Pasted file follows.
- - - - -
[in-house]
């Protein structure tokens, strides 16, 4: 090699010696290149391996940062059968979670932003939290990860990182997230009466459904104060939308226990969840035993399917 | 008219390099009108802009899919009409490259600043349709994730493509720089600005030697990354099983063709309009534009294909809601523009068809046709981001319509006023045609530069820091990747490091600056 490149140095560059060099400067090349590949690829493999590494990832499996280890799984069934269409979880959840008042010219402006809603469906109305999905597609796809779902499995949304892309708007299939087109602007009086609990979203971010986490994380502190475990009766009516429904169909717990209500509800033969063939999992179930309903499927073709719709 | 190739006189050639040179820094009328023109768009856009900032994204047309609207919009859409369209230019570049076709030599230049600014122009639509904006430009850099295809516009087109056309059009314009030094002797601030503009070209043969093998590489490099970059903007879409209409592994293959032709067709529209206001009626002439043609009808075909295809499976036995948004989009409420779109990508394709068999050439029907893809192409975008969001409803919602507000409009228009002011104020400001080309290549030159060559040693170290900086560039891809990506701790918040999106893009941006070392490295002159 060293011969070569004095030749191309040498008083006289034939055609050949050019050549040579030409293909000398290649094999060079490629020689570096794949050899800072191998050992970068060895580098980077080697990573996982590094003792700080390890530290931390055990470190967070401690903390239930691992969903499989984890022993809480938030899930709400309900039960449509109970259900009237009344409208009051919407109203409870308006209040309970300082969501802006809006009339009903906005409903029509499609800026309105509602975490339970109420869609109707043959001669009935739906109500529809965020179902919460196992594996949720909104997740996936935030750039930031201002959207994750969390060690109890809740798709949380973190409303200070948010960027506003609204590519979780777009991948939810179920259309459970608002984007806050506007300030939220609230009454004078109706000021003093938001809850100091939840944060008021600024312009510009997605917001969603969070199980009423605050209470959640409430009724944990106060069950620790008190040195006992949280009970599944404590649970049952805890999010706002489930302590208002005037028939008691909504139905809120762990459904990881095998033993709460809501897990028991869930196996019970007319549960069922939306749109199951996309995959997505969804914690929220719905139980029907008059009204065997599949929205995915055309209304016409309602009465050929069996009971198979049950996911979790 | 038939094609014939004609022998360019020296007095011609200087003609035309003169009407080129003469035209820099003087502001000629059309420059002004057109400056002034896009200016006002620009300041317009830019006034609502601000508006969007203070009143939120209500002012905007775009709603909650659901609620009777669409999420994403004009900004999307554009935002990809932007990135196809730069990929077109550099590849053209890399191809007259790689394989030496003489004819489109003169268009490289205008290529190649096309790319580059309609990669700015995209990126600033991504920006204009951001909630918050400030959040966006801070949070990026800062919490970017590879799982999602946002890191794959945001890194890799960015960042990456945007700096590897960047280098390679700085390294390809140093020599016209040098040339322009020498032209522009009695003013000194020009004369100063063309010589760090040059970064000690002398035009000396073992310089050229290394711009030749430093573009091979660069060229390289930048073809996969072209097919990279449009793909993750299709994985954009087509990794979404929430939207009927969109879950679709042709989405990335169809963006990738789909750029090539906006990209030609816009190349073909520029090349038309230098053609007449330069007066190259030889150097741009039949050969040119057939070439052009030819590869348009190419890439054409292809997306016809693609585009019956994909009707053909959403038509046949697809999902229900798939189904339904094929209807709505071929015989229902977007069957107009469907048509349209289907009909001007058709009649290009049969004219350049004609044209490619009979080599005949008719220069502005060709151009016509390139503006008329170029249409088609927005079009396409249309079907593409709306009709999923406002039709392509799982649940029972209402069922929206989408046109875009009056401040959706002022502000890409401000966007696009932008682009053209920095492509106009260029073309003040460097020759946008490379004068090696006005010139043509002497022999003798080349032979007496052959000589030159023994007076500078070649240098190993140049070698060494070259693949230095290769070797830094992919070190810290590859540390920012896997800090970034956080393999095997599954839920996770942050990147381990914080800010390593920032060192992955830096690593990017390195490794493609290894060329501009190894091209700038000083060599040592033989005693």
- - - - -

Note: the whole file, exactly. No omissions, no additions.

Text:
[in-house]
């Protein structure tokens, strides 16, 4: 090699010696290149391996940062059968979670932003939290990860990182997230009466459904104060939308226990969840035993399917 | 008219390099009108802009899919009409490259600043349709994730493509720089600005030697990354099983063709309009534009294909809601523009068809046709981001319509006023045609530069820091990747490091600056 490149140095560059060099400067090349590949690829493999590494990832499996280890799984069934269409979880959840008042010219402006809603469906109305999905597609796809779902499995949304892309708007299939087109602007009086609990979203971010986490994380502190475990009766009516429904169909717990209500509800033969063939999992179930309903499927073709719709 | 190739006189050639040179820094009328023109768009856009900032994204047309609207919009859409369209230019570049076709030599230049600014122009639509904006430009850099295809516009087109056309059009314009030094002797601030503009070209043969093998590489490099970059903007879409209409592994293959032709067709529209206001009626002439043609009808075909295809499976036995948004989009409420779109990508394709068999050439029907893809192409975008969001409803919602507000409009228009002011104020400001080309290549030159060559040693170290900086560039891809990506701790918040999106893009941006070392490295002159 060293011969070569004095030749191309040498008083006289034939055609050949050019050549040579030409293909000398290649094999060079490629020689570096794949050899800072191998050992970068060895580098980077080697990573996982590094003792700080390890530290931390055990470190967070401690903390239930691992969903499989984890022993809480938030899930709400309900039960449509109970259900009237009344409208009051919407109203409870308006209040309970300082969501802006809006009339009903906005409903029509499609800026309105509602975490339970109420869609109707043959001669009935739906109500529809965020179902919460196992594996949720909104997740996936935030750039930031201002959207994750969390060690109890809740798709949380973190409303200070948010960027506003609204590519979780777009991948939810179920259309459970608002984007806050506007300030939220609230009454004078109706000021003093938001809850100091939840944060008021600024312009510009997605917001969603969070199980009423605050209470959640409430009724944990106060069950620790008190040195006992949280009970599944404590649970049952805890999010706002489930302590208002005037028939008691909504139905809120762990459904990881095998033993709460809501897990028991869930196996019970007319549960069922939306749109199951996309995959997505969804914690929220719905139980029907008059009204065997599949929205995915055309209304016409309602009465050929069996009971198979049950996911979790 | 038939094609014939004609022998360019020296007095011609200087003609035309003169009407080129003469035209820099003087502001000629059309420059002004057109400056002034896009200016006002620009300041317009830019006034609502601000508006969007203070009143939120209500002012905007775009709603909650659901609620009777669409999420994403004009900004999307554009935002990809932007990135196809730069990929077109550099590849053209890399191809007259790689394989030496003489004819489109003169268009490289205008290529190649096309790319580059309609990669700015995209990126600033991504920006204009951001909630918050400030959040966006801070949070990026800062919490970017590879799982999602946002890191794959945001890194890799960015960042990456945007700096590897960047280098390679700085390294390809140093020599016209040098040339322009020498032209522009009695003013000194020009004369100063063309010589760090040059970064000690002398035009000396073992310089050229290394711009030749430093573009091979660069060229390289930048073809996969072209097919990279449009793909993750299709994985954009087509990794979404929430939207009927969109879950679709042709989405990335169809963006990738789909750029090539906006990209030609816009190349073909520029090349038309230098053609007449330069007066190259030889150097741009039949050969040119057939070439052009030819590869348009190419890439054409292809997306016809693609585009019956994909009707053909959403038509046949697809999902229900798939189904339904094929209807709505071929015989229902977007069957107009469907048509349209289907009909001007058709009649290009049969004219350049004609044209490619009979080599005949008719220069502005060709151009016509390139503006008329170029249409088609927005079009396409249309079907593409709306009709999923406002039709392509799982649940029972209402069922929206989408046109875009009056401040959706002022502000890409401000966007696009932008682009053209920095492509106009260029073309003040460097020759946008490379004068090696006005010139043509002497022999003798080349032979007496052959000589030159023994007076500078070649240098190993140049070698060494070259693949230095290769070797830094992919070190810290590859540390920012896997800090970034956080393999095997599954839920996770942050990147381990914080800010390593920032060192992955830096690593990017390195490794493609290894060329501009190894091209700038000083060599040592033989005693």